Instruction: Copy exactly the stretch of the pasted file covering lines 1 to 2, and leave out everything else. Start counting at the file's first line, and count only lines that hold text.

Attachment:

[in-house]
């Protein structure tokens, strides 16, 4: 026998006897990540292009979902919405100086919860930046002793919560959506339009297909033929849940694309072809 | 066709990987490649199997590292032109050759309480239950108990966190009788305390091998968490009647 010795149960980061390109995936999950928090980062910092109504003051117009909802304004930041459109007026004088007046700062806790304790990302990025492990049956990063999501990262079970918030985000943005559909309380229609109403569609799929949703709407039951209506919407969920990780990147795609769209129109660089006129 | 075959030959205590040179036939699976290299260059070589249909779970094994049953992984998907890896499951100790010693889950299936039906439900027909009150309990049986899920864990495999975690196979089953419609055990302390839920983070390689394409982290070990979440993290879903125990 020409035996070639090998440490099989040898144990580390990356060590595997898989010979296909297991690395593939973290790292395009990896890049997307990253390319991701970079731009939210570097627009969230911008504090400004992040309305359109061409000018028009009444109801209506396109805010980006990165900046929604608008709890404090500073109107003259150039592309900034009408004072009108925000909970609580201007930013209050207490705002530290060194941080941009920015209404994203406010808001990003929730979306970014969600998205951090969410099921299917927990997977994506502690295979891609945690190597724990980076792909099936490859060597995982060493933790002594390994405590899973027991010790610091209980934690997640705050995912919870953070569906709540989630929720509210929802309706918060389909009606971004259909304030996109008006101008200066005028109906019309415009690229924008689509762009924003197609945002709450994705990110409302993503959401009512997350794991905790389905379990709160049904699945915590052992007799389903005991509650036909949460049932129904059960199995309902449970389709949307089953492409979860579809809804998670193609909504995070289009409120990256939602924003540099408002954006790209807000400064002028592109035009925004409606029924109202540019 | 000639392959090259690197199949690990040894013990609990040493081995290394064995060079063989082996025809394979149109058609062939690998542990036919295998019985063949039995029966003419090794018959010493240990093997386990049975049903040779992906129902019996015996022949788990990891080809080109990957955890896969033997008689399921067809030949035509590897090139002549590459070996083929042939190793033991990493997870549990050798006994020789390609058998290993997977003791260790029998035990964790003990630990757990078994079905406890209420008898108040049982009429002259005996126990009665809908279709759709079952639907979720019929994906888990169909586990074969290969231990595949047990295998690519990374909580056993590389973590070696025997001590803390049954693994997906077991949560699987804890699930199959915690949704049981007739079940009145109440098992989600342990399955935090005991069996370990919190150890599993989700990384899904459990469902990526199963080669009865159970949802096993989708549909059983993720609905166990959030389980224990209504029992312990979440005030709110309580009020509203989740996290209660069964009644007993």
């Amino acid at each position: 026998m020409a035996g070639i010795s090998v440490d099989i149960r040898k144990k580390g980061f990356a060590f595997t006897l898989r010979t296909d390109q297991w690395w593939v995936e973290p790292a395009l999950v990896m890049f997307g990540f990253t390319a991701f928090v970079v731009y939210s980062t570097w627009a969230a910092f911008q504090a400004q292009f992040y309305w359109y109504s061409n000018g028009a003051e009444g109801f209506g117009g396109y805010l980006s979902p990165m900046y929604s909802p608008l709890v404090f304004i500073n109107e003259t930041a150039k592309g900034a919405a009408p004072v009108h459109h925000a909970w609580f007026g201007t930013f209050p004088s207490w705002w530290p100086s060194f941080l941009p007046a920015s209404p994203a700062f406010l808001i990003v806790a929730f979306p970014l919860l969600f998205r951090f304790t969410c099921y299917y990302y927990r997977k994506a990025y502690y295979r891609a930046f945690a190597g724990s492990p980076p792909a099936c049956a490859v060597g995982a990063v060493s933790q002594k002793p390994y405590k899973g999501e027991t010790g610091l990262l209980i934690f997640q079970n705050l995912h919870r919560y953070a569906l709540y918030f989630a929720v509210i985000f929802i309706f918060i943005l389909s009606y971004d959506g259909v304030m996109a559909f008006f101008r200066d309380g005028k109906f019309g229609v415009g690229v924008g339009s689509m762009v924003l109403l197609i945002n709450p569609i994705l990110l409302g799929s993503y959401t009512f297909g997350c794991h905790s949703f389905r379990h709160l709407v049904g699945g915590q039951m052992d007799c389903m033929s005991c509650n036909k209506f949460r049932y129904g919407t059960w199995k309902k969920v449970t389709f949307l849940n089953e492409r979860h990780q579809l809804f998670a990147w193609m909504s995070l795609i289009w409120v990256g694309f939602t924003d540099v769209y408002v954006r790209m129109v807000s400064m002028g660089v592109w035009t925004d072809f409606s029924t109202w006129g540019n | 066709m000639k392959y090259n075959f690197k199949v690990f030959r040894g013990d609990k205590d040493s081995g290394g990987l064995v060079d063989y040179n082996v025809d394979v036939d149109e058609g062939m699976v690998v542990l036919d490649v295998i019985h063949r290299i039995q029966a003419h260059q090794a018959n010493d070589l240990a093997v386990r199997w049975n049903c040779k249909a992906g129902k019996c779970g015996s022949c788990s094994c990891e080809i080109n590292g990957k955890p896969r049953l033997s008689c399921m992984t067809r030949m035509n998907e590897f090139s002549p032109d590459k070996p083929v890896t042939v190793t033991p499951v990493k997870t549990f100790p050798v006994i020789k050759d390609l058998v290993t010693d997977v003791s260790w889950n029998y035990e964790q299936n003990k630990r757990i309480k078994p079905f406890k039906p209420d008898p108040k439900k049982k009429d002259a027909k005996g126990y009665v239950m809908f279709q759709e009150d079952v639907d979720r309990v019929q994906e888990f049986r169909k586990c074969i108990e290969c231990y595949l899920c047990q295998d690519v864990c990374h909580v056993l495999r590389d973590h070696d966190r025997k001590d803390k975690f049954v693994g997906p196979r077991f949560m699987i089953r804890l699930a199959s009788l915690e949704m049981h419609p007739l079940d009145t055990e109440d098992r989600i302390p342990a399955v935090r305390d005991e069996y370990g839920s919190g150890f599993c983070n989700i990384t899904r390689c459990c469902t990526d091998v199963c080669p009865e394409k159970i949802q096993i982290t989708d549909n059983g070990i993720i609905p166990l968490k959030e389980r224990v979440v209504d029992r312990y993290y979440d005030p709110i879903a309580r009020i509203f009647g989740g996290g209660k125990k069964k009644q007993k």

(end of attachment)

[in-house]
């Protein structure tokens, strides 16, 4: 026998006897990540292009979902919405100086919860930046002793919560959506339009297909033929849940694309072809 | 066709990987490649199997590292032109050759309480239950108990966190009788305390091998968490009647 010795149960980061390109995936999950928090980062910092109504003051117009909802304004930041459109007026004088007046700062806790304790990302990025492990049956990063999501990262079970918030985000943005559909309380229609109403569609799929949703709407039951209506919407969920990780990147795609769209129109660089006129 | 075959030959205590040179036939699976290299260059070589249909779970094994049953992984998907890896499951100790010693889950299936039906439900027909009150309990049986899920864990495999975690196979089953419609055990302390839920983070390689394409982290070990979440993290879903125990 020409035996070639090998440490099989040898144990580390990356060590595997898989010979296909297991690395593939973290790292395009990896890049997307990253390319991701970079731009939210570097627009969230911008504090400004992040309305359109061409000018028009009444109801209506396109805010980006990165900046929604608008709890404090500073109107003259150039592309900034009408004072009108925000909970609580201007930013209050207490705002530290060194941080941009920015209404994203406010808001990003929730979306970014969600998205951090969410099921299917927990997977994506502690295979891609945690190597724990980076792909099936490859060597995982060493933790002594390994405590899973027991010790610091209980934690997640705050995912919870953070569906709540989630929720509210929802309706918060389909009606971004259909304030996109008006101008200066005028109906019309415009690229924008689509762009924003197609945002709450994705990110409302993503959401009512997350794991905790389905379990709160049904699945915590052992007799389903005991509650036909949460049932129904059960199995309902449970389709949307089953492409979860579809809804998670193609909504995070289009409120990256939602924003540099408002954006790209807000400064002028592109035009925004409606029924109202540019 | 000639392959090259690197199949690990040894013990609990040493081995290394064995060079063989082996025809394979149109058609062939690998542990036919295998019985063949039995029966003419090794018959010493240990093997386990049975049903040779992906129902019996015996022949788990990891080809080109990957955890896969033997008689399921067809030949035509590897090139002549590459070996083929042939190793033991990493997870549990050798006994020789390609058998290993997977003791260790029998035990964790003990630990757990078994079905406890209420008898108040049982009429002259005996126990009665809908279709759709079952639907979720019929994906888990169909586990074969290969231990595949047990295998690519990374909580056993590389973590070696025997001590803390049954693994997906077991949560699987804890699930199959915690949704049981007739079940009145109440098992989600342990399955935090005991069996370990919190150890599993989700990384899904459990469902990526199963080669009865159970949802096993989708549909059983993720609905166990959030389980224990209504029992312990979440005030709110309580009020509203989740996290209660069964009644007993």